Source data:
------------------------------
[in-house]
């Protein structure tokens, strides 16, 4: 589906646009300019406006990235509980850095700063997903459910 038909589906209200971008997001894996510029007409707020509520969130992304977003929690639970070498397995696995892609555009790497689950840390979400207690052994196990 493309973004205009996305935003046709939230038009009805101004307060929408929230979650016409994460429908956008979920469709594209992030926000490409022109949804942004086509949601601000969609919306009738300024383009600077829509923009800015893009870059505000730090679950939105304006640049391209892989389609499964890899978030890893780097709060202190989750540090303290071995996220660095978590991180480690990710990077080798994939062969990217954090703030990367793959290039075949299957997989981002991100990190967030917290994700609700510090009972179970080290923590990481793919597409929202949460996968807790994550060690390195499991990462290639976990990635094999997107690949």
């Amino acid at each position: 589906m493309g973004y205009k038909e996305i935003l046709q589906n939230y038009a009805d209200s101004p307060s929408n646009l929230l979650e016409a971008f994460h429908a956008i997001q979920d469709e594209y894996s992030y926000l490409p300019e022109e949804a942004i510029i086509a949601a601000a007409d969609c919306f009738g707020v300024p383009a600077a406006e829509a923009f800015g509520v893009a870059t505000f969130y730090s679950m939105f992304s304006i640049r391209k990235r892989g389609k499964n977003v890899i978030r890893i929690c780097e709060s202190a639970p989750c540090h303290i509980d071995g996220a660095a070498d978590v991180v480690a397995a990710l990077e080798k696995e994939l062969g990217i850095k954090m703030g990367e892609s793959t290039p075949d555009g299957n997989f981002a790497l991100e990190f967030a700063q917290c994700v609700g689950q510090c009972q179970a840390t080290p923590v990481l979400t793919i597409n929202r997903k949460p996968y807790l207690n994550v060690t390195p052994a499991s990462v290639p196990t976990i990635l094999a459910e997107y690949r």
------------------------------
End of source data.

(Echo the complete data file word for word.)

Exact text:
[in-house]
């Protein structure tokens, strides 16, 4: 589906646009300019406006990235509980850095700063997903459910 038909589906209200971008997001894996510029007409707020509520969130992304977003929690639970070498397995696995892609555009790497689950840390979400207690052994196990 493309973004205009996305935003046709939230038009009805101004307060929408929230979650016409994460429908956008979920469709594209992030926000490409022109949804942004086509949601601000969609919306009738300024383009600077829509923009800015893009870059505000730090679950939105304006640049391209892989389609499964890899978030890893780097709060202190989750540090303290071995996220660095978590991180480690990710990077080798994939062969990217954090703030990367793959290039075949299957997989981002991100990190967030917290994700609700510090009972179970080290923590990481793919597409929202949460996968807790994550060690390195499991990462290639976990990635094999997107690949």
């Amino acid at each position: 589906m493309g973004y205009k038909e996305i935003l046709q589906n939230y038009a009805d209200s101004p307060s929408n646009l929230l979650e016409a971008f994460h429908a956008i997001q979920d469709e594209y894996s992030y926000l490409p300019e022109e949804a942004i510029i086509a949601a601000a007409d969609c919306f009738g707020v300024p383009a600077a406006e829509a923009f800015g509520v893009a870059t505000f969130y730090s679950m939105f992304s304006i640049r391209k990235r892989g389609k499964n977003v890899i978030r890893i929690c780097e709060s202190a639970p989750c540090h303290i509980d071995g996220a660095a070498d978590v991180v480690a397995a990710l990077e080798k696995e994939l062969g990217i850095k954090m703030g990367e892609s793959t290039p075949d555009g299957n997989f981002a790497l991100e990190f967030a700063q917290c994700v609700g689950q510090c009972q179970a840390t080290p923590v990481l979400t793919i597409n929202r997903k949460p996968y807790l207690n994550v060690t390195p052994a499991s990462v290639p196990t976990i990635l094999a459910e997107y690949r």